We agreed early on that the end product, whatever the legal structure, must meet rigorous investment standards and be grounded in the unique needs of resident investors and the neighborhood in which they live. Beyond creating opportunities for resident investors, we also want to consider how to enable residents to participate in the development trajectory of the neighborhood, ensuring a balance of affordable and market-rate development.
Over the coming six months, the Fund and Metro West are leading a comprehensive process to assess the feasibility of a community investment fund for the Clark-Fulton neighborhood and determine what’s needed for successful implementation. With funding support from the Fund and the Kresge Foundation, we’ve enlisted the help of several experts to conduct this design phase, including the team behind Nico Echo Park in Los Angeles as well as Seventh Hill, the firm that worked with residents in a nearby part of Cleveland on recommendations to develop that neighborhood into a walkable, transit-supportive, mixed-use corridor.
The design phase focuses on the following:
- Defining a Structure – The legal structure of a CIF is based on a variety of factors including investment type, targeted return, risk, tax implication, fund objectives, etc. This work includes defining goals and identifying the appropriate legal structure.
- Building a Coalition of Stakeholders – Innovation will not be accomplished in a vacuum. Success will require a team of diverse and dedicated partners who employ their capital, resources, time, and talents in the implementation.
- Engaging the Community – The core tenet of this work is addressing a market failure that prevents non-accredited investors from meaningfully participating in the investment economy and combating the structural racism that limits access to such opportunity for people of color. Resident engagement is required to understand needs, interest, and ability to participate.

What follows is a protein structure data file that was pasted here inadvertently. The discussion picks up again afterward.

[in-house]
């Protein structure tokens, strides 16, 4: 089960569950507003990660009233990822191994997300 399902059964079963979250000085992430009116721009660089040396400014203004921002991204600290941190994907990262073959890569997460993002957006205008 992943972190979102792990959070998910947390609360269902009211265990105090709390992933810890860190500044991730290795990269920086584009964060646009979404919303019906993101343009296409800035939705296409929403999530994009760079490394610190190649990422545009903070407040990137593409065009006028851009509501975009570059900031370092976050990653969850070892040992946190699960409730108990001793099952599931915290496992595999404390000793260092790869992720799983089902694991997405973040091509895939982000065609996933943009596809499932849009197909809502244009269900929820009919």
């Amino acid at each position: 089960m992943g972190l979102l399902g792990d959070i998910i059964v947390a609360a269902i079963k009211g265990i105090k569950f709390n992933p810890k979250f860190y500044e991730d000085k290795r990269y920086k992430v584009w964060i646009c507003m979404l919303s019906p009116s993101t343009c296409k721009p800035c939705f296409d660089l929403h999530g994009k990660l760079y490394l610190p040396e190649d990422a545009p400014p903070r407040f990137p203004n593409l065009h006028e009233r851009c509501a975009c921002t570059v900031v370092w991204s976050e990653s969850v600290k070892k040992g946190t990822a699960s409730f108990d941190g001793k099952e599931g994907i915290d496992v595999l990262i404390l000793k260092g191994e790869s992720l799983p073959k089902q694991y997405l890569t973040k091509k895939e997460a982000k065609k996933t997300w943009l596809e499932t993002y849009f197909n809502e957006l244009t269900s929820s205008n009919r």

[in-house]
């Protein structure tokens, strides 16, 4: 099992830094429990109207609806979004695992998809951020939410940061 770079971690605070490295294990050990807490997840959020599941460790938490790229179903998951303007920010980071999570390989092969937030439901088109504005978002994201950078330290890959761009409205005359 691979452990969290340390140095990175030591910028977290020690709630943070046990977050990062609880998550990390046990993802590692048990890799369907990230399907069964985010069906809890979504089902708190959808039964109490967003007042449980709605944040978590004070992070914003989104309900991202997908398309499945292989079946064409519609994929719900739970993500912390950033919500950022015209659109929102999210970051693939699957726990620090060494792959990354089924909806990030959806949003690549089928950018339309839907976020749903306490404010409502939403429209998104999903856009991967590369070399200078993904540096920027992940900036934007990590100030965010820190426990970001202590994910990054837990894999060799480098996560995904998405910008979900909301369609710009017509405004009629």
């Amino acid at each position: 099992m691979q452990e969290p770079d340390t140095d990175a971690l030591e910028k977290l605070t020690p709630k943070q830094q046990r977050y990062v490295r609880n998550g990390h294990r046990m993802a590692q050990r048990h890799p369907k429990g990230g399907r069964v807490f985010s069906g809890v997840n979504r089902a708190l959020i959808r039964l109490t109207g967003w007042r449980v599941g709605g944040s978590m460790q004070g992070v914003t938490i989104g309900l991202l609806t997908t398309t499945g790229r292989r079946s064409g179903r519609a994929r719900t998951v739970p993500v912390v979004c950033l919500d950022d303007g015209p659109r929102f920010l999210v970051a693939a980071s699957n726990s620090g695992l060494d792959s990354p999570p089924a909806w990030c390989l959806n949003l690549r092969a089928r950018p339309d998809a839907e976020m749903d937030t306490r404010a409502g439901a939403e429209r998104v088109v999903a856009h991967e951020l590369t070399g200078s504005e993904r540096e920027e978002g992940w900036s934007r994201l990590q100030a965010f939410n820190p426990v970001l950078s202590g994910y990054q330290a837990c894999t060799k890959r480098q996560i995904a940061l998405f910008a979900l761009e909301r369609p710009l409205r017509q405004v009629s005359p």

- Analyzing Market Opportunities – Return on Investment (ROI) for participants will be predicated on the acquisition, appreciation, and sale of real estate assets within the CIF. Proper due diligence, market analysis, site assessments, and financial projections will dictate the CIF’s transactions.
Our vision is this: Every Northeast Ohio resident has the opportunity to own a part of their neighborhood’s growth. To achieve that vision, we’ve set out with an ambitious goal: Cleveland has the most assets under community ownership, per capita, of any place in the country. The partnership between the Fund and Metro West is a critical component in getting there.
“Our vision is this: Every Northeast Ohio resident has the opportunity to own a part of their neighborhood’s growth. To achieve that vision, we’ve set out with an ambitious goal: Cleveland has the most assets under community ownership, per capita, of any place in the country.”
For community investment funds to have a chance at success, says Kresge’s Hopkins, “low-income communities need intermediaries or bridge structures that meet people where they are and enable them to make investments they can afford in places where they live” (2021, p. 34). The Fund is able to serve this role, bringing critical resources, networks, and expertise together and giving organizations like Metro West the space and ability to put innovative ideas into practice. Metro West, on the other hand, brings with it the deep understanding and trust of the community and gives the Fund greater standing within the neighborhood.
If successful, both organizations can use the outcomes to advance our missions. Metro West will have the opportunity to deliver a powerful wealth-building tool to its residents, while the Fund can take this proof of concept to expand democratic ownership models across the region.
As this process moves forward, the partners fully understand we may learn that conditions for a CIF are not right or community appetite is not there. The hope, of course, is that by deliberately bridging community and economic development spheres, undertaking a thoughtful design process, and deeply engaging a wide swath of stakeholders who will be critical to such a fund getting off the ground, we improve its chances of success. And we move closer to a world in which residents of neighborhoods that need growth the most have more tools at their disposal for benefiting from it.